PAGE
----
The Sun’s magnetic activity has steadily declined throughout its MS lifetime. This is a direct consequence of the declining dynamo as a star spins down by losing angular momentum through its magnetized wind. The distinguishing property of magnetic activity in the context of stellar radiation is excess emission beyond the photospheric thermal spectrum. Because magnetic activity expresses itself by releasing energy, the most relevant radiation signatures of magnetic activity are at wavelengths shorter than the dominant optical light, i.e., at UV wavelengths (emission from active regions in the chromosphere and the transition region), at far-ultraviolet wavelengths (from the transition region), and the extreme-ultraviolet and X-ray ranges (from coronal active regions). Apart from electromagnetic radiation, particles are accelerated as a consequence of magnetic energy release. These particles are either measured in-situ in the solar system, or can be indirectly inferred from non-thermal radio emission. The solar wind of course is another particle stream that requires acceleration related to open magnetic fields.
The present section summarizes our knowledge of these various photon and particle losses from the “Sun in Time”, contrasting the young Sun’s behavior with the contemporaneous Sun by describing the long-term evolution of the radiation and wind signatures. High-energy emission may have been much more important in heating and ionizing planetary atmospheres or, at still earlier stages, circumstellar accretion disks. To understand the young Sun’s influence on its environment, the spectral output in lines and the continuum must be observed for solar analogs with different rotation periods (corresponding to different magnetic activity levels) across the ultraviolet-to-X-ray range. This “Sun in Time” program, introduced in Section 3, has been conducted during the past decade by various groups (e.g., Dorren and Guinan 1994a; Dorren et al. 1995; Güdel et al. 1994, 1995b, 1997b; Ayres 1997; Gaidos et al. 2000; Guinan et al. 2003; Ribas et al. 2005; Telleschi et al. 2005).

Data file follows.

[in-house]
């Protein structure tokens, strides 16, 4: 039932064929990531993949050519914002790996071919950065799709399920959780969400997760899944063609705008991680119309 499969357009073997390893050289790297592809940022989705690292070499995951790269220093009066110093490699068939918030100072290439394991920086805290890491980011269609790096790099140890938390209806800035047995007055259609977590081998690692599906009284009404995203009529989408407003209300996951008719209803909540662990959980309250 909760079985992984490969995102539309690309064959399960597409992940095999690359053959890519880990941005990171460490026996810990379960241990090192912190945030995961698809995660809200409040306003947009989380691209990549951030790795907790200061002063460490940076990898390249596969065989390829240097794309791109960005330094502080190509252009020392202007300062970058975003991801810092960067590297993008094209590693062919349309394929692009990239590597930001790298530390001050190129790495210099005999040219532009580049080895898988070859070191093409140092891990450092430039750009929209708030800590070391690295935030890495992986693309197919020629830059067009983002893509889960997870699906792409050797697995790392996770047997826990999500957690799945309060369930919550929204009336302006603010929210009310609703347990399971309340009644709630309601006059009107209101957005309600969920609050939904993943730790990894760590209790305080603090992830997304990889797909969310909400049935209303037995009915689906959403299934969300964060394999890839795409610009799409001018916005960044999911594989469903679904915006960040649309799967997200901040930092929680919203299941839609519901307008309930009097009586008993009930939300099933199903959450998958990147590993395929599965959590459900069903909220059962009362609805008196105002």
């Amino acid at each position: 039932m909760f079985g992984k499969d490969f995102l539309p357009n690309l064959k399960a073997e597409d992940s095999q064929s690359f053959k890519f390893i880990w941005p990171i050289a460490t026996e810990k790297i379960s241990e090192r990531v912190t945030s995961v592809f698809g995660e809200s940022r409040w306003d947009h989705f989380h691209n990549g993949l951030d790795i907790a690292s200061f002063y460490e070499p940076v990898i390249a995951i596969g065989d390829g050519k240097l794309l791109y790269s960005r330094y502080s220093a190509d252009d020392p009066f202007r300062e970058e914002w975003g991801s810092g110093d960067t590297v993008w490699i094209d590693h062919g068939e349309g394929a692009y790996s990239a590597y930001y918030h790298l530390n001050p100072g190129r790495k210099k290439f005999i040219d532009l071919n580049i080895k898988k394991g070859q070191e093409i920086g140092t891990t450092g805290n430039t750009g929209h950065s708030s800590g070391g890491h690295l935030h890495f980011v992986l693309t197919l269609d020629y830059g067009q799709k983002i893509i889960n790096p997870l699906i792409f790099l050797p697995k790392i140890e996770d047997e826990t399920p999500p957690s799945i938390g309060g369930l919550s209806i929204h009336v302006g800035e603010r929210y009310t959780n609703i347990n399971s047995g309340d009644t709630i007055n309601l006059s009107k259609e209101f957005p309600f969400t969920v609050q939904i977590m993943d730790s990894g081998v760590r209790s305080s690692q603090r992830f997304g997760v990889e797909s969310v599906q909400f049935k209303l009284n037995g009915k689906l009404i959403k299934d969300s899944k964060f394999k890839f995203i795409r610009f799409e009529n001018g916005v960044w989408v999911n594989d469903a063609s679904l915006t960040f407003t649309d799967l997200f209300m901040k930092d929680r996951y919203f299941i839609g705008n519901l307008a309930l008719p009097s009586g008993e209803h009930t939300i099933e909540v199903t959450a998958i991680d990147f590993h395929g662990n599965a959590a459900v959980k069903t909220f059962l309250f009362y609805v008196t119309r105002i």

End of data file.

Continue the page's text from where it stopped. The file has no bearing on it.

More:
I will start with the solar wind that is responsible for the declining solar spin rate, which in turn controls the dynamo; the latter leads to surface activity, and hence to radiation that is again changing on evolutionary time scales. I will discuss consequences of the elevated high-energy output of the young Sun in the subsequent chapters.
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